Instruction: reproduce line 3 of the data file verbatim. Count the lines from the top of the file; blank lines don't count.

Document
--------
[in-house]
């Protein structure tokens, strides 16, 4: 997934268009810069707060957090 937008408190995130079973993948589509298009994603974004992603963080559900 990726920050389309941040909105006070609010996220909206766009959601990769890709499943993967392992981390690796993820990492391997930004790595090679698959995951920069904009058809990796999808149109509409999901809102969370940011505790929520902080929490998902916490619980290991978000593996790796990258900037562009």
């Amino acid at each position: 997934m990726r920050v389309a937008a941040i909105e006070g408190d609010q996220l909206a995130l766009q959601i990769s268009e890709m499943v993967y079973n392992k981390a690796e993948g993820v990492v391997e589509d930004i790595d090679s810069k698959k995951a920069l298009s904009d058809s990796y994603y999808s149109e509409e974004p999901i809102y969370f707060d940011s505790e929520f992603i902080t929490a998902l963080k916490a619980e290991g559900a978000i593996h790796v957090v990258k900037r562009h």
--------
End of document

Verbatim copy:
């Amino acid at each position: 997934m990726r920050v389309a937008a941040i909105e006070g408190d609010q996220l909206a995130l766009q959601i990769s268009e890709m499943v993967y079973n392992k981390a690796e993948g993820v990492v391997e589509d930004i790595d090679s810069k698959k995951a920069l298009s904009d058809s990796y994603y999808s149109e509409e974004p999901i809102y969370f707060d940011s505790e929520f992603i902080t929490a998902l963080k916490a619980e290991g559900a978000i593996h790796v957090v990258k900037r562009h």